I remember my first comic book. I remember it well. January, 2001, X-Men #108 (vol. 2). I still have it actually. I read the hell out of it. I ended up stapling it together (horribly), as the pages began to fall out. And I didn’t even understand what I was reading. It was part IV or IV of the “Dream’s End” story arc. But it captivated me. It captivated me to continue reading comics, to continue collecting them, admiring them, and to respect the culture behind them. X-Men were my very first superheroes, and it’s because of the imaginative nature of their pocket of the comic book universe that became the gateway to the geek I am today. Now, I haven’t by any means kept up with X-Men outside of the movies except for mere cursory glances here and there, so I wanted to take some time and dive back in to that mutant warfare.
When I found out that Marvel was releasing a new all-original X-Men graphic novel (the first in over 30 years), I knew I’d eventually have to review it. Well, here I am. And for the most part, I really enjoyed it. It’s a (almost) completely self-contained adventure, unprinted in the pages of the Marvel’s monthly output. But I did find that some rudimentary knowledge of the brand was necessary for full enjoyment, much of which was due to the immense history the team has, and not all of it was explained in the narrative (which became frustrating at times). A prime example being why was Cyclops separated into his own faction of slightly more vigilantist do-gooders, instead of just siding along with the X-Men? Who were all the young/obscure mutants who were given prominent roles, and why weren’t we immediately introduced to their names/skill-sets? Questions like these did hamper enjoyment, and with a few more panels or pages for quick explanations would’ve made this an all-around great read. (One thing you should read to get some grasp on the book is X-Men: Battle of the Atom.)
The story revolves around the major titular plot device that, all of a sudden, no more humans exist. None. They’re all gone within an instant. Only mutants remain and the X-Men must figure out why that is and how to reverse it. Meanwhile, thousands of mutants from parallel earths begin sifting into their world, and the X-Men must also find ways to become peacekeepers with the hordes of newcomers.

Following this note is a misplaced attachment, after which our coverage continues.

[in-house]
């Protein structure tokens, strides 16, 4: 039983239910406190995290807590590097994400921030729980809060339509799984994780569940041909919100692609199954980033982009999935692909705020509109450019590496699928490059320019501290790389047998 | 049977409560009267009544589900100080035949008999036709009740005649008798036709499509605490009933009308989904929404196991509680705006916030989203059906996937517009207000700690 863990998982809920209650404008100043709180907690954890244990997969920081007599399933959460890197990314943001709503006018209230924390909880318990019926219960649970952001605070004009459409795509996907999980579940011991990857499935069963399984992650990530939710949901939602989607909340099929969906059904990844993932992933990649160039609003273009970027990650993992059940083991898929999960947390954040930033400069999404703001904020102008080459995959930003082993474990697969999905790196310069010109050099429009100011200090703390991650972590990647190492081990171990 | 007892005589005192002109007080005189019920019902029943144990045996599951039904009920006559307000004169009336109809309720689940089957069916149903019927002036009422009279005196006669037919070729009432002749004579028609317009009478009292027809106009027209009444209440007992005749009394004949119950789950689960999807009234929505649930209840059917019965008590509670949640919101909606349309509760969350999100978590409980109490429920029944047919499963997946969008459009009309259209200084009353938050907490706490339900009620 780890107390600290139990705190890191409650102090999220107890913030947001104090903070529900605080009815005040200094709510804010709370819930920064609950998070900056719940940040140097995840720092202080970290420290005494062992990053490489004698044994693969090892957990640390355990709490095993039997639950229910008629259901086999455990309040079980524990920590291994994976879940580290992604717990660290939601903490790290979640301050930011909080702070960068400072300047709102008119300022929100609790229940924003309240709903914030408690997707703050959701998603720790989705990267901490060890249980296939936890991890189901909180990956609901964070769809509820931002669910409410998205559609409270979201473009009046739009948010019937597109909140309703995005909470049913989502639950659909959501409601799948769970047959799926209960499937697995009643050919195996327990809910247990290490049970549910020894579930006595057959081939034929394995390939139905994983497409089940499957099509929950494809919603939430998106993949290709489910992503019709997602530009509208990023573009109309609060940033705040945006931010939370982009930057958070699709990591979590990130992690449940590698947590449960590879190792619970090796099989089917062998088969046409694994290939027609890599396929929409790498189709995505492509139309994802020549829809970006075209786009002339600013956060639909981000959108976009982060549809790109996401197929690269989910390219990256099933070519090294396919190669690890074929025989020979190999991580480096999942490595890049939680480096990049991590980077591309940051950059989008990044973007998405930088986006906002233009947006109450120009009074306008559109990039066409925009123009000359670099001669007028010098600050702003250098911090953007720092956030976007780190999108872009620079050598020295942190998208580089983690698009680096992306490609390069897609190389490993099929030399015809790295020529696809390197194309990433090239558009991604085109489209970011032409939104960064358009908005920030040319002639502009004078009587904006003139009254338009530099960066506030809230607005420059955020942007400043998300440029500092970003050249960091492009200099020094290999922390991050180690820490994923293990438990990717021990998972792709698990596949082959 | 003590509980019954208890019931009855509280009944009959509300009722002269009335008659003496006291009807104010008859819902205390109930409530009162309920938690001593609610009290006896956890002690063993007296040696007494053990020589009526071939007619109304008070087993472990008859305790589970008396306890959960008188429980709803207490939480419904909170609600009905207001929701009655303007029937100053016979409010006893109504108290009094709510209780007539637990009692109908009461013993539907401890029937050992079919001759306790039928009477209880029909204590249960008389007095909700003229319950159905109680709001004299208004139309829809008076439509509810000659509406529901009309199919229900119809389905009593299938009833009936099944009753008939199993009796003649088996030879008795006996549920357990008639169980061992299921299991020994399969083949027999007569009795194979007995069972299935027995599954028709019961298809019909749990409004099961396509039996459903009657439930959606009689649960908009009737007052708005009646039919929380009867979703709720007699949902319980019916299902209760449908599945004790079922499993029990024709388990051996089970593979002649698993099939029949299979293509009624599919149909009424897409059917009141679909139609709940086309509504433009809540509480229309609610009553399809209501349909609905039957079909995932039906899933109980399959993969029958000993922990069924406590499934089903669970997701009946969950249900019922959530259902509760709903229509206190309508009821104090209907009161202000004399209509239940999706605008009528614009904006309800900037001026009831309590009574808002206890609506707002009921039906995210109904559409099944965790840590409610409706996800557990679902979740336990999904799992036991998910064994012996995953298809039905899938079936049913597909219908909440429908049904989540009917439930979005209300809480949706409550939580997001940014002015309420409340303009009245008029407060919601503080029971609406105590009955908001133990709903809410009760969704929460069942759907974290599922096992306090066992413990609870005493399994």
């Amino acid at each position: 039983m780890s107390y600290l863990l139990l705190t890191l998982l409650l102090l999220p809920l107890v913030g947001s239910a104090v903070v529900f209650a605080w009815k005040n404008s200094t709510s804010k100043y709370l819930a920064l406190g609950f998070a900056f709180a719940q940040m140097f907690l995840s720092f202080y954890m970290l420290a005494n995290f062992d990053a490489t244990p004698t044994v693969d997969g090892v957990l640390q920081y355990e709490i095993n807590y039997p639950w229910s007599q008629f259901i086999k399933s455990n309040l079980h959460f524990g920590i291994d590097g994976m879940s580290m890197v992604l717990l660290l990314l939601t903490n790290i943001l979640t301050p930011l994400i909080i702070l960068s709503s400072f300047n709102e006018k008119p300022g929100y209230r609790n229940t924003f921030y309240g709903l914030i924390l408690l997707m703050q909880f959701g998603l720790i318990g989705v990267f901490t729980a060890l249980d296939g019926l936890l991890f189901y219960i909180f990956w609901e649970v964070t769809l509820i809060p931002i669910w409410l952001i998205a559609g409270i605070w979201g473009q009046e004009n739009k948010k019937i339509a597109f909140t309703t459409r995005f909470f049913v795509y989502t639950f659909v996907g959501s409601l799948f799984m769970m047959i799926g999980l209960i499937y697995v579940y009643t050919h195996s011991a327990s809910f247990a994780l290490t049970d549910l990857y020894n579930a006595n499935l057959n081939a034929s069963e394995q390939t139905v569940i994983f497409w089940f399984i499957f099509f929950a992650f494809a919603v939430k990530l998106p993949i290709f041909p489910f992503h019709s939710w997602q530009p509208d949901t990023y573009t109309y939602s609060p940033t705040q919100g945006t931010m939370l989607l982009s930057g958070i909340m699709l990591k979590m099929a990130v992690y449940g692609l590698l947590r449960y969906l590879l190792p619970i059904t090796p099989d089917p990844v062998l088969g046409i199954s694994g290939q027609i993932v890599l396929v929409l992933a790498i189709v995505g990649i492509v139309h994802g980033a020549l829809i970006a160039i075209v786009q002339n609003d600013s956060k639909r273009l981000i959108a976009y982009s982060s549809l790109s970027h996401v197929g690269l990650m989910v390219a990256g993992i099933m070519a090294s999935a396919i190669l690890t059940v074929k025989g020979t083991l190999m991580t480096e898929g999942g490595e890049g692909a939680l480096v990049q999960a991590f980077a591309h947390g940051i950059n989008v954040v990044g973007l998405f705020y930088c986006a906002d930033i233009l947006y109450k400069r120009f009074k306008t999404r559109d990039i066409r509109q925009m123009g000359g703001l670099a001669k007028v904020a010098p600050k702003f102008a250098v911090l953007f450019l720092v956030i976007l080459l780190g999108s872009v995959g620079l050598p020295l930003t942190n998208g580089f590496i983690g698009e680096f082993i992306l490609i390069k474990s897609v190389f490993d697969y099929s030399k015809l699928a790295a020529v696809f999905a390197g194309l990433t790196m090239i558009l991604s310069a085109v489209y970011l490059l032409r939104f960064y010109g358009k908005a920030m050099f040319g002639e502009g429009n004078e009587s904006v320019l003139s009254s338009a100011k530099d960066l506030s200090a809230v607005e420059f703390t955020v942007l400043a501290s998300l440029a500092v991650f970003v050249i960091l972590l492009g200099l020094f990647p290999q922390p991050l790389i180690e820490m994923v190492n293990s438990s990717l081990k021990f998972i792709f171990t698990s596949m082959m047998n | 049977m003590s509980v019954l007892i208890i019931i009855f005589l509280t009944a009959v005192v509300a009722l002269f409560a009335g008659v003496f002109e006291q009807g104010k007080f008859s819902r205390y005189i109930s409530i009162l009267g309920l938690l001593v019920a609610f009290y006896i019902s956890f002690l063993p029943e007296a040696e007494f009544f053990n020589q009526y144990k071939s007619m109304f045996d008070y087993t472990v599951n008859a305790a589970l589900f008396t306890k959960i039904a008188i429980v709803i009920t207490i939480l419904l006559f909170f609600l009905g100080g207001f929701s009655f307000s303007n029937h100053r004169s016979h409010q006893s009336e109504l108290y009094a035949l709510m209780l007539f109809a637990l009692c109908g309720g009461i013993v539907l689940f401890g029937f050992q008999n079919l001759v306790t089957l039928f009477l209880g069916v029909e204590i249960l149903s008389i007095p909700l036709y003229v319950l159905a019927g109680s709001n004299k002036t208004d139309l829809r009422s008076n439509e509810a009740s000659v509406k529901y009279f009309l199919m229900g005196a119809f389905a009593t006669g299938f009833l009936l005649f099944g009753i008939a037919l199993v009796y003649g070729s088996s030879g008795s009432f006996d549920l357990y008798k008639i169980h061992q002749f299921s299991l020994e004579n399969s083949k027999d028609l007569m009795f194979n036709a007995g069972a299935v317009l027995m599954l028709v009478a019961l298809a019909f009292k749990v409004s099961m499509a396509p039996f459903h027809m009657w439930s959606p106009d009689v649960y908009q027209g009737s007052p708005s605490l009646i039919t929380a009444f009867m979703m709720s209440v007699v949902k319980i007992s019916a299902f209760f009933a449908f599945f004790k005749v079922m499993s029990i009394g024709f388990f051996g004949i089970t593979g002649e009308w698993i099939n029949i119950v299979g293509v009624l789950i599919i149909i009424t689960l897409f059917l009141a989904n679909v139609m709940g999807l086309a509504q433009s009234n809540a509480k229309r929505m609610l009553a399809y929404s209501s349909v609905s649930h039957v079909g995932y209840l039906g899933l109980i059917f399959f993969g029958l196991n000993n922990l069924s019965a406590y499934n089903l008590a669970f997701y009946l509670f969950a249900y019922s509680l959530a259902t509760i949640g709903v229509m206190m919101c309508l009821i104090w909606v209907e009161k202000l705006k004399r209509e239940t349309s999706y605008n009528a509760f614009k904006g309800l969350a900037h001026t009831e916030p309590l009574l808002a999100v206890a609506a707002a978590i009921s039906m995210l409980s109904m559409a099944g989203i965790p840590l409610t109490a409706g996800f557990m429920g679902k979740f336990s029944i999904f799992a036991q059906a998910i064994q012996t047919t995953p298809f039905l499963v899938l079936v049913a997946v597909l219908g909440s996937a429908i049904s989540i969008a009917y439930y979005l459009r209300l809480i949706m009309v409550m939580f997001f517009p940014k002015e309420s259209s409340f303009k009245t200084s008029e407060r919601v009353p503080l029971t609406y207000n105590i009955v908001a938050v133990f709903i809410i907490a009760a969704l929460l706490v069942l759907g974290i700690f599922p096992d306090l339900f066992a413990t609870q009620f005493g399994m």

Without giving too much away, the plot does give a reasonable explanation to the preceding chaos, and rather early on. But the eventual solutions to the issues at hand were shoddy, strange, and (odd-enough) too easy to take seriously. Even Wolverine thought it was “too easy.” Sometimes the story jumps about, not explaining enough, but occasionally it reached a solid level of hard sci-fi peculiarity that just mixed well in the whole scheme of things.
The art by Salvador Larroca was exceptional. Although, at times, the dark panels were just a tad too dark to see what was fully being illustrated, 98% of the rest was gorgeous. The highlights for me within this 128-page graphic novel were definitely found in the two-page spreads, as you can see in my featured image above. The ability to portray large groups, while still focusing on the expressions and details of the individual characters was fascinating. Unfortunately the cover art didn’t grab my attention, and is rather dull.
One thing I really appreciated was the extra material that came along after the story ended in the back of the book. There were a few pages dedicated to how the writer, Mike Carey, would dictate the script, and how the artist would render that. Many times you’ll see the artist took creative liberties while still abiding by the script, and that was very interesting to check out. This release also comes with a free digital download.
All in all, X-Men: No More Humans is an extremely fun, albeit flawed adventure, one I would recommend only to those familiar with the goings on of X-Men team in recent years. If not, it’s still a blast, that twists and turns and behooves me to become more acquainted with this team that, for me, started it all.